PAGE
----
Betty's Wine Musings

Why Do Some Wines Require More Aeration Than Others?

Whether we aerate our wine or not, most of us know the benefits of aeration: It makes your wine taste better. by exposing it to as much oxygen as possible before you drink it. You can aerate using an aerator or a decanter. You can also enthusiastically swirl your wine glass for 10 minutes to accomplish the same thing 🙂


In this article, we’ll go into a few more details on aeration, and then we’ll look at which wines benefit more from this process.


Wine Enthusiast: Vivid Decanter & Aerating Funnel Set
Wine Enthusiast: Vivid Decanter & Aerating Funnel Set

Aeration 101

So, it’s nice to say that aeration makes wine taste better by allowing more oxygen to hit the wine. But what else is involved?


Coravin does a good job of explaining the ins and outs of aeration. They start by saying that “aerating wine means exposing the wine to air in order to trigger oxidation and evaporation. They explain that these two chemical reactions:


  • “Evaporate unfavorable compounds: Aerating your wine will help accelerate the evaporation of less favorable sulfites and ethanol compounds of wine.

  • “Boost flavors: Aerating boosts your wine’s more favorable tasting and nose notes by removing those less favorable ones we mentioned above. So, if you’re eager to taste the amazing black cherry and cedar flavors of a bold Cabernet Sauvignon, skip the 1-hour decant and pour using your…aerator.

  • “Reach peak tasting sooner: Aerating a wine allows it to come to its peak faster. But, don’t let your glass linger too long. Aerating can also lead to your wine flattening out sooner and you’ll lose that enhanced flavor you set out to achieve.”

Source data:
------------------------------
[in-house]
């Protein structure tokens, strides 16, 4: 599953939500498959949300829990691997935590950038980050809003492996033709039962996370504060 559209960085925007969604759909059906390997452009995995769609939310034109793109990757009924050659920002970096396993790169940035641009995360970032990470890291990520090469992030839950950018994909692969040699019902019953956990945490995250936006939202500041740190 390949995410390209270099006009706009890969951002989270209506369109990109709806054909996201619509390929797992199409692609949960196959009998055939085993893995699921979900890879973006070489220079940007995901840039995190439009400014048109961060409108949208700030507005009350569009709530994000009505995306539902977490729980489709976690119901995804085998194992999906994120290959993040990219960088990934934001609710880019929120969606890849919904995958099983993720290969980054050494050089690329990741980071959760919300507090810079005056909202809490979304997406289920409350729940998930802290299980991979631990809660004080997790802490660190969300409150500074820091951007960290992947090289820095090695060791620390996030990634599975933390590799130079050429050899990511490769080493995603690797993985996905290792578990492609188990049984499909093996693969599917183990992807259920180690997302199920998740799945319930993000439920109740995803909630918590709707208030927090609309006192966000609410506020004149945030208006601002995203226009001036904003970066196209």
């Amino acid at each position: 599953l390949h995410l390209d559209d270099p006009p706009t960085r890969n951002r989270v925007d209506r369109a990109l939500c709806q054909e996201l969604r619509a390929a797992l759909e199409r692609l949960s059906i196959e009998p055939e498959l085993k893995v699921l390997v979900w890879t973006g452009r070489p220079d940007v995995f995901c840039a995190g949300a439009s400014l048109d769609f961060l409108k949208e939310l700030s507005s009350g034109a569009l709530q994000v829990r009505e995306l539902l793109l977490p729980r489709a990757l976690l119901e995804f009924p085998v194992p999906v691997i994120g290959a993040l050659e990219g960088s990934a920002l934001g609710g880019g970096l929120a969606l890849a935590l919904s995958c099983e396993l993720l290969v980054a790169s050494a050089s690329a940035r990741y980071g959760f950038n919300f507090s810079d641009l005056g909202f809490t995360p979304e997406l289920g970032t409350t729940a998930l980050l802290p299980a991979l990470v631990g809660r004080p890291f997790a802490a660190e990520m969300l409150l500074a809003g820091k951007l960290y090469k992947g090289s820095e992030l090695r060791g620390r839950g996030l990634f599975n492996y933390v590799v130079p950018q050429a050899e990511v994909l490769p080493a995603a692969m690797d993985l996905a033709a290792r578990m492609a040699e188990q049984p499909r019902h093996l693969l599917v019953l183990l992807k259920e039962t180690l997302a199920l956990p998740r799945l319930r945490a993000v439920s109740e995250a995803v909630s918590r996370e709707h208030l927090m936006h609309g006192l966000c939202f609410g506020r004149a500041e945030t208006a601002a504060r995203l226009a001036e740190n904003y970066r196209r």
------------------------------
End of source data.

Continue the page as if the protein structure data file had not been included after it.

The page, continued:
What Is Wine Oxidation and Evaporation?

According to Dr. Vinny of Wine Spectator, “Oxidation is what makes an apple turn brown after its skin is broken, and evaporation is the process of liquid turning into vapor. Wine is made up of hundreds of compounds, and with aeration, usually the volatile undesirable compounds will evaporate faster than the desirable, aromatic and flavorful ones.


“There are a few particular compounds that are reduced with aeration, such as sulfites, which are added to wine to prevent oxidation and microbial activity…”

What Wines Benefit Most from Aeration?

Wine Spectator tells us that “the more dense and concentrated a wine is, the more it will benefit from aeration and the longer it can go before beginning to fade.”


Young red wines such as Cabernet Sauvignon, Zinfandel and Syrah are great candidates for aeration. They tend to have high tannins that can be harsh and overwhelming. Using an aerator or a decanter can help mellow out scary tannins. But for a young bottle, it won’t make the wine more complex. That takes aging.


Word of warning: Don’t aerate old, delicate wines. If you need to remove sediment, use a decanter. But when you aerate an older wine, you run the risk of missing out on some unique aromas.


Cheers to enjoying aerated wine!



As an independent wine consultant with WineShop At Home, I absolutely enjoy bringing a taste of the Napa wine country home to you one sip at a time. Whether you simply love to drink wine, seek a special personalized wine gift, or are in search of a new wine jobs opportunity as a wine consultant, feel free to contact me for a truly unique wine tasting experience!

Cheers, Betty Kaufman
WineShop At Home

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